The rapid spread of the coronavirus, especially in our area of Westchester, NY, has brought the topic of mental health to the forefront. If you already have been struggling with anxiety in the past, then the sudden change in our day-to-day routines may have kicked your anxiety into high gear.
Anxiety can quite often come from feeling like you’re not in control. But let’s be honest, there‘s some rationale to that. There are a lot of things in life that aren’t in our control. To help alleviate your anxiety, shift the focus to things in your life that you can control.
Here are some quick tips to help you stay focused and feeling in control during the coronavirus outbreak.
1. Wake up at the same time every day
Most of us are now working from home so our daily schedules have changed dramatically.
Human beings thrive on structure. Morning routines are one of the best secrets behind success. Our brains are trainable, so over time, your brain will begin to wake up at the same time every day. You'll wake up and feel ready to get your day started. Productivity can drastically increase the level of anxiety you may be feeling.
Waking up at the same time every day also helps you sleep better at night. Getting a good night's sleep can do wonders for anxiety.
2. Make your bed
This sounds silly, but hear me out. Making your bed is an easy, fast task that you can quickly accomplish, which can help you to feel productive. Getting started in the "task mentality" can help get your mind ready for productivity mode.
Plus, let's face it, if your bed is made, you're less likely to want to crawl back into it later on in the day. This helps you stick to your new home routine if you're feeling trapped in the house because of the coronavirus.
3. Practice Gratitude
Gratitude is a powerful emotion and can help cultivate happiness. If you're stuck indoors, you may be feeling anxious or depressed due to the lack of social interaction with others. Or maybe you're anxiety is better because social situations freak you out! (I think some introverts are probably loving this sudden change!) If that's the case, it's easy to feel grateful about social distancing!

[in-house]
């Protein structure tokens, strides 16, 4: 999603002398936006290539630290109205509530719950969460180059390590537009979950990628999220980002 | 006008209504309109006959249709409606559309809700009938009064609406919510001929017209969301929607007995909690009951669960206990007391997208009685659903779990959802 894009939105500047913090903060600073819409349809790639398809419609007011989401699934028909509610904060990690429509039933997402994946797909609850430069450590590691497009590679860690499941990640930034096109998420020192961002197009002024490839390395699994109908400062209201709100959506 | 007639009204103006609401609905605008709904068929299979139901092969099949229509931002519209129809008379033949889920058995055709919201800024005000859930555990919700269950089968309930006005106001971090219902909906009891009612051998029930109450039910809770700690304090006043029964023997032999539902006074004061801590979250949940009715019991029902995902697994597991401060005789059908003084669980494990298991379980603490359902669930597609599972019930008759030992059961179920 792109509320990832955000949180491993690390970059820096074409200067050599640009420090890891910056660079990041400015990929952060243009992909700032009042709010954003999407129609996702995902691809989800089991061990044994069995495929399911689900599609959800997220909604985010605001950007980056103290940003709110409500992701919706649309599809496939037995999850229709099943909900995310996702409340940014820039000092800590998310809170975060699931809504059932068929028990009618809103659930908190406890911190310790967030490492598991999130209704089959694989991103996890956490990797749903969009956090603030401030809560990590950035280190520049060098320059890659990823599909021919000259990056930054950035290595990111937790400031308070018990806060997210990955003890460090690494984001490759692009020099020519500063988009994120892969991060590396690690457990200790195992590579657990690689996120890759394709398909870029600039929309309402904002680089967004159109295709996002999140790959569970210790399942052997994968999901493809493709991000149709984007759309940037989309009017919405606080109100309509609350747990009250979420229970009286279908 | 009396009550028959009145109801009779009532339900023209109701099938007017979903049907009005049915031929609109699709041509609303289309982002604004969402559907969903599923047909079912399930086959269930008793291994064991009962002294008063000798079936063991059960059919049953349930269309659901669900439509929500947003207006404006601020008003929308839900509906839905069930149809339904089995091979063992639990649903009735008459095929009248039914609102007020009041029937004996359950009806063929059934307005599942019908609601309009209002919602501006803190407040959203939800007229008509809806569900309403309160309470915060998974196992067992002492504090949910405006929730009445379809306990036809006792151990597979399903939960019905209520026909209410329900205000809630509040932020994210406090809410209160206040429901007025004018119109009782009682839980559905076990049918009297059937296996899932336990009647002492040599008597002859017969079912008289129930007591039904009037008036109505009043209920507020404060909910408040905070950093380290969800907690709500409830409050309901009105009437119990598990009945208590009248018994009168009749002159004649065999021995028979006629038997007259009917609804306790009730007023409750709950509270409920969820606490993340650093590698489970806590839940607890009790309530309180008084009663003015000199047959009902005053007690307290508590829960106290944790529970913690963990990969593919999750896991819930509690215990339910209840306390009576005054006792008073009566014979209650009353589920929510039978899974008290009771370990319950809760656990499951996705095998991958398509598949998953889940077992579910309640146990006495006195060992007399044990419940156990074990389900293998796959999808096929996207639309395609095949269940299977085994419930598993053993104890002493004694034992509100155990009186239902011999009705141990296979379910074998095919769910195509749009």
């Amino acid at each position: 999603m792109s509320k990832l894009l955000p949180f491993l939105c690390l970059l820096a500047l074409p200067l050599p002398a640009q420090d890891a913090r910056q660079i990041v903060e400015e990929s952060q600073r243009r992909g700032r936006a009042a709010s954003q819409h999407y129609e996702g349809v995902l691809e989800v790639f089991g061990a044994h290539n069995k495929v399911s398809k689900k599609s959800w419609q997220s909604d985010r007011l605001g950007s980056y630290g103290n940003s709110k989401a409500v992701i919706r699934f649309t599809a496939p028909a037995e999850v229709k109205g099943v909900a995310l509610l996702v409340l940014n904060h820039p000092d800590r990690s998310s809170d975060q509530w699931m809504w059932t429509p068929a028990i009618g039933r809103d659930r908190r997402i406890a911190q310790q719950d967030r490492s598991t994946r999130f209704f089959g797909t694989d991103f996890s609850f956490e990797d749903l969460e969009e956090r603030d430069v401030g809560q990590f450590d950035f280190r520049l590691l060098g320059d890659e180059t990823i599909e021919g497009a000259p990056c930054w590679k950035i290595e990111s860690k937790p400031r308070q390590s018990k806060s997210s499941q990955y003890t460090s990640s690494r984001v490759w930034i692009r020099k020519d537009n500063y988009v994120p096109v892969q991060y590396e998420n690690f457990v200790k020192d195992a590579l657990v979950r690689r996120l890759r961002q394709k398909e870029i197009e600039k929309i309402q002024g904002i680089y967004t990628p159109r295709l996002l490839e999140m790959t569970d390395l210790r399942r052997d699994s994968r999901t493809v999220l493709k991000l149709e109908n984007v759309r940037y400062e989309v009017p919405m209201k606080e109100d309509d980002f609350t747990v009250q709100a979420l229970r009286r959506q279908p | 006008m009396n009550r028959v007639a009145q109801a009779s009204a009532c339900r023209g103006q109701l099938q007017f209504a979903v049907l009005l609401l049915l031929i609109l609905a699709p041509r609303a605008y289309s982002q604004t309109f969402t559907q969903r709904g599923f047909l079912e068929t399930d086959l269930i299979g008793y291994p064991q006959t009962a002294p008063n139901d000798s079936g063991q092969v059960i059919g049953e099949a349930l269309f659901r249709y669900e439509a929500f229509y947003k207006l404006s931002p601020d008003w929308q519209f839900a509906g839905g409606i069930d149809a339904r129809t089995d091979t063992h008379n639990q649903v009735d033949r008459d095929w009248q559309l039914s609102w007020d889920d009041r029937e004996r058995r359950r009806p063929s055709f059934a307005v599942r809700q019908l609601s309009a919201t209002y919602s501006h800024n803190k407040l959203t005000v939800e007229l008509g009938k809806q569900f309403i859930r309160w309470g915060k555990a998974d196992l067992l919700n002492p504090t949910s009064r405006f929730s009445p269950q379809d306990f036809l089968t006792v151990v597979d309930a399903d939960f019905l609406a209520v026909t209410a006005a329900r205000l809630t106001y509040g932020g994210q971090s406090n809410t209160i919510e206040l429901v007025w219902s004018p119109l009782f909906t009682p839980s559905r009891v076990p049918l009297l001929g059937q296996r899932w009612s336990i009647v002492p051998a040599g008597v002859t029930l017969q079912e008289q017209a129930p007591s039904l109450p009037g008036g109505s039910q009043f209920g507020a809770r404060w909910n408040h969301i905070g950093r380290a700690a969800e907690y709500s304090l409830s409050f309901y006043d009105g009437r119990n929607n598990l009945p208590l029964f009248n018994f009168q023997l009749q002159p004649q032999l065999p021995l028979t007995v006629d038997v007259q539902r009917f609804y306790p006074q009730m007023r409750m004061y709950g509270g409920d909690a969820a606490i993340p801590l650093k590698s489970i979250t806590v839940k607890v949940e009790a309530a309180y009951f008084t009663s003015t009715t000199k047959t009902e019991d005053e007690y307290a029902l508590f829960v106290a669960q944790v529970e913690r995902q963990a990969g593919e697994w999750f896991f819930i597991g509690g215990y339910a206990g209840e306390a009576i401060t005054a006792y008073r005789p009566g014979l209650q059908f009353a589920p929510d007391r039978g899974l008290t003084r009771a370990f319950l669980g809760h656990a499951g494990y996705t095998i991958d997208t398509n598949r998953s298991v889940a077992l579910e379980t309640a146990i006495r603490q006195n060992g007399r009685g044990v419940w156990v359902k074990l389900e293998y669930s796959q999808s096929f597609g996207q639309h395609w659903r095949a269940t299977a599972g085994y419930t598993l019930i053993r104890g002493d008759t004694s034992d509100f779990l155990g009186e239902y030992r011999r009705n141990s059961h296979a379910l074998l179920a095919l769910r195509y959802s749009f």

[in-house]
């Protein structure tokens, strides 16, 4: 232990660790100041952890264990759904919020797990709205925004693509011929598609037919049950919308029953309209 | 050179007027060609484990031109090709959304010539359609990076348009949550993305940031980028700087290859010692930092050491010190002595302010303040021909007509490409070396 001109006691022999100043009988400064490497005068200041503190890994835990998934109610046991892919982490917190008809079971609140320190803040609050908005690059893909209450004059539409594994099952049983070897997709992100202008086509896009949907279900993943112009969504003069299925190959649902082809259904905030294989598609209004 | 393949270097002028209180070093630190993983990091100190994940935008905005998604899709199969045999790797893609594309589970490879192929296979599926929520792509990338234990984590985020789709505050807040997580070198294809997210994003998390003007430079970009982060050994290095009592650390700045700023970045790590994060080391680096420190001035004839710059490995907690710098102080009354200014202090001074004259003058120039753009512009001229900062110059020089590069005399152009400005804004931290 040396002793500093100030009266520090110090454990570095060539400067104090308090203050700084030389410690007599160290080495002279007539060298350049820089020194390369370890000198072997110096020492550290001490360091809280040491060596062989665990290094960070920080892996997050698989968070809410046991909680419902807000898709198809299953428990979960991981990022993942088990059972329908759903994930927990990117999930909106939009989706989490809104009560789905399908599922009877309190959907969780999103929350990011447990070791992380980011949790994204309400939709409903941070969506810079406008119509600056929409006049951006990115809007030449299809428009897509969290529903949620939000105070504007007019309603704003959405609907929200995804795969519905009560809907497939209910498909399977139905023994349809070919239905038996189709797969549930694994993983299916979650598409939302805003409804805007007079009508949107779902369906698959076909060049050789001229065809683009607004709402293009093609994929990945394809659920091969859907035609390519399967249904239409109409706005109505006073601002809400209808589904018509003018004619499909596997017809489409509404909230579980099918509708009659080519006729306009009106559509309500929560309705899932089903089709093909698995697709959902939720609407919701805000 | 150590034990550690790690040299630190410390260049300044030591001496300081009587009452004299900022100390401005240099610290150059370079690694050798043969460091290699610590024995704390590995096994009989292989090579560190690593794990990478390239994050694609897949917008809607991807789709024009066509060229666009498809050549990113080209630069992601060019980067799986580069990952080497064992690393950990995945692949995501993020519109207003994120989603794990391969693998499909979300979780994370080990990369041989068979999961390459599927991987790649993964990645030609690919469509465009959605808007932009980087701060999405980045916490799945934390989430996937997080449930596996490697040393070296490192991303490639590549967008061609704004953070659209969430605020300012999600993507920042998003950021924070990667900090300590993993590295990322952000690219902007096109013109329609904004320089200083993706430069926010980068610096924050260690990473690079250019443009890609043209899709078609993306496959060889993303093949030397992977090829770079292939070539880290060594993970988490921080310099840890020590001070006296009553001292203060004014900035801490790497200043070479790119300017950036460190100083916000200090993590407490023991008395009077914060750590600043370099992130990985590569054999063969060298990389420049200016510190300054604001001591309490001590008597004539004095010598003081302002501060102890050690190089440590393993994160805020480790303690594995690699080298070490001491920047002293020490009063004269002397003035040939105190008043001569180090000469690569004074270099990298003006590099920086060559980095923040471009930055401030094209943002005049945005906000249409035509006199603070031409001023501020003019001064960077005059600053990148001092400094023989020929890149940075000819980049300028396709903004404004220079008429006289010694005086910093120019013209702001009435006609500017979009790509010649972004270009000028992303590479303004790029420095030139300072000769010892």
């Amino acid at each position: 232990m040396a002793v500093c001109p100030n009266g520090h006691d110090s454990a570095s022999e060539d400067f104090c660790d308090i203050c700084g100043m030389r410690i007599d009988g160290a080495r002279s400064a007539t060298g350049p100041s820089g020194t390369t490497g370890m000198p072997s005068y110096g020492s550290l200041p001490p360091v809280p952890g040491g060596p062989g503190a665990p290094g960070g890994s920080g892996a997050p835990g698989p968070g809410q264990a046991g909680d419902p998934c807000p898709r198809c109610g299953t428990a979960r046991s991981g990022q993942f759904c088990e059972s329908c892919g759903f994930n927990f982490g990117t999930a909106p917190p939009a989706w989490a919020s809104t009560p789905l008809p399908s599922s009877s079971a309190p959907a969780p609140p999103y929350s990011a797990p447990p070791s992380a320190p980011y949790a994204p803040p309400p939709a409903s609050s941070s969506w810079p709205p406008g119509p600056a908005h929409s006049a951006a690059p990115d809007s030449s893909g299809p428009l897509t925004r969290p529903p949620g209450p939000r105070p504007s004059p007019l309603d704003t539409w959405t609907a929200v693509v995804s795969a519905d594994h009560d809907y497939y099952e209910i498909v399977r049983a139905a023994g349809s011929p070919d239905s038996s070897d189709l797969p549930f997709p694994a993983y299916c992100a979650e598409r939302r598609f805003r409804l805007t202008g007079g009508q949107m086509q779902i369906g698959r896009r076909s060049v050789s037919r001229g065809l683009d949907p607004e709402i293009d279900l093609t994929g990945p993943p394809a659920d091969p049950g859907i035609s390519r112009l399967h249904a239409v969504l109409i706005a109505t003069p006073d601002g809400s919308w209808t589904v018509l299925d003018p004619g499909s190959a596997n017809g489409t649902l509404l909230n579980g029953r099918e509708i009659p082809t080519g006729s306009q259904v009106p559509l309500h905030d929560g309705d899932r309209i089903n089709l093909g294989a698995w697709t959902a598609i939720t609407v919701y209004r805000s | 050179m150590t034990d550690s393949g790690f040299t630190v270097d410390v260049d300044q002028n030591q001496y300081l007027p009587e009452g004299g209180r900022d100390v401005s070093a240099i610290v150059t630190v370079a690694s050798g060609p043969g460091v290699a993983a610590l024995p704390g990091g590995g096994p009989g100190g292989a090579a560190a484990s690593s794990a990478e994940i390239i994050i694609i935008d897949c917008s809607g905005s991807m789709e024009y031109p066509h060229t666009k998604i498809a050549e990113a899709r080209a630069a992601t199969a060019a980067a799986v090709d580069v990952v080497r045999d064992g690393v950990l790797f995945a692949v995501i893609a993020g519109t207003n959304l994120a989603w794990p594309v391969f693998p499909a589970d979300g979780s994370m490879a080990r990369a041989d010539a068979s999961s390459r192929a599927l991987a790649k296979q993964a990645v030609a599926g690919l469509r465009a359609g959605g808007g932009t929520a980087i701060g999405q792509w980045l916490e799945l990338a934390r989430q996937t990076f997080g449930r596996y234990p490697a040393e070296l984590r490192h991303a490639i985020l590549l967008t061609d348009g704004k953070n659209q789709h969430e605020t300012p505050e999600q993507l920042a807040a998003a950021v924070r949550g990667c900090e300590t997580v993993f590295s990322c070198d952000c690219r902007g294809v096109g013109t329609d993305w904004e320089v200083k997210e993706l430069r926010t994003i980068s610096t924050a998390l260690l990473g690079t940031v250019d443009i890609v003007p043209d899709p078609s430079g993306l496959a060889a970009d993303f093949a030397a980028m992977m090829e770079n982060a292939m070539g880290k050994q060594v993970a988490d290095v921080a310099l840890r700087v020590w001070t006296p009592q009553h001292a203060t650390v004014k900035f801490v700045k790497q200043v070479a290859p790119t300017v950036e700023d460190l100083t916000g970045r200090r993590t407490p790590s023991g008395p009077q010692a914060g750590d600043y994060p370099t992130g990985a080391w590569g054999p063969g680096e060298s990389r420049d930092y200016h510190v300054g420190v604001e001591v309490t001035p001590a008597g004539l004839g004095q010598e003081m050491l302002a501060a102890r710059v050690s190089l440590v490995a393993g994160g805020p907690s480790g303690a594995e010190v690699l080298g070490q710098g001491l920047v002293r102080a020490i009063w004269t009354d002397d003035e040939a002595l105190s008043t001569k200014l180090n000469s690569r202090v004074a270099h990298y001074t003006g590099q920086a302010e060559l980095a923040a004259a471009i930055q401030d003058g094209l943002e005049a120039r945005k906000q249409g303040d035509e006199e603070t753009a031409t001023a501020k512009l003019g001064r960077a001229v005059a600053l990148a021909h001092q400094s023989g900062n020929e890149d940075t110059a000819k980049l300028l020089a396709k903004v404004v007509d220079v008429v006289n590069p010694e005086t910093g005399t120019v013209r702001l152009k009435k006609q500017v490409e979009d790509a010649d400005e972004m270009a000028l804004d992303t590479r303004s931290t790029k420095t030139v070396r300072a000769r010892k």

Try to find the positives during this situation. Cognitive behavioral therapy (CBT) can drastically improve anxiety. Our thoughts have a direct effect on how we feel, so try to think of the things you're grateful for during this outbreak. It'll put you in a better mental space. Maybe you have more time to cook, or have more time to spend with your children or significant other.
4. Make a To-Do List
Getting shit done helps you feel accomplished, which lowers anxiety and depression. If you have always said that you do not have time for that long wish list, then there's no time like the present.
Write it down! Seeing something visually in front of you can help you stay focused and give you ideas of what to do when you're feeling anxious, depressed or bored at home.
Read that book that's been on your nightstand forever. Clean out your closet and pack up those clothes that you've always wanted to donate.
"Not having enough time" is the most common excuses I hear when I teach meditation. Well, now we've all been given the gift of time, so there goes that excuse. We could all stand to learn a little stillness with the pace we all run at, anyway.
Meditation is one of the best ways to improve your anxiety. When you meditate, you learn how to practice acceptance, which can have a huge positive impact on your ability to regulate your emotions. Research proves that mindfulness exercises, such as meditation, can actually rewire our brain in ways that affect our thoughts and behavior.
6. Call a Therapist
There is an upside to all of this coronavirus craziness. Mental health is finally getting recognized more and more as important aspect of your health that needs attention. Governor Cuomo just recently called for Mental Health Therapists to volunteer their time to anyone who may need additional mental health support through New York State, so be on the lookout for those services if you qualify! Myself and many of my colleagues in Westchester have already signed up!
Therapists are still working, many of us by telehealth, so we're still available for anyone who needs support. Telehealth is an easy, secure way to connect with a therapist to work on anxiety, depression, or any other emotion that may be getting kicked up by the COVID-19 outbreak.
There's plenty of ways to help take care of your mental health through this very scary time. You don't have to go through this alone, we're all in this together.
About the Author
Dana Carretta-Stein is a Licensed Mental Health Counselor and founder of Peaceful Living Mental Health Counseling, PLLC, in Scarsdale, NY & Carretta Consulting. She is an expert in PTSD, trauma and anxiety. Dana is a certified EMDR therapist and consultant, in which she provides additional training and consultation to EMDR Therapists. She is also a private practice consultant in Westchester, NY.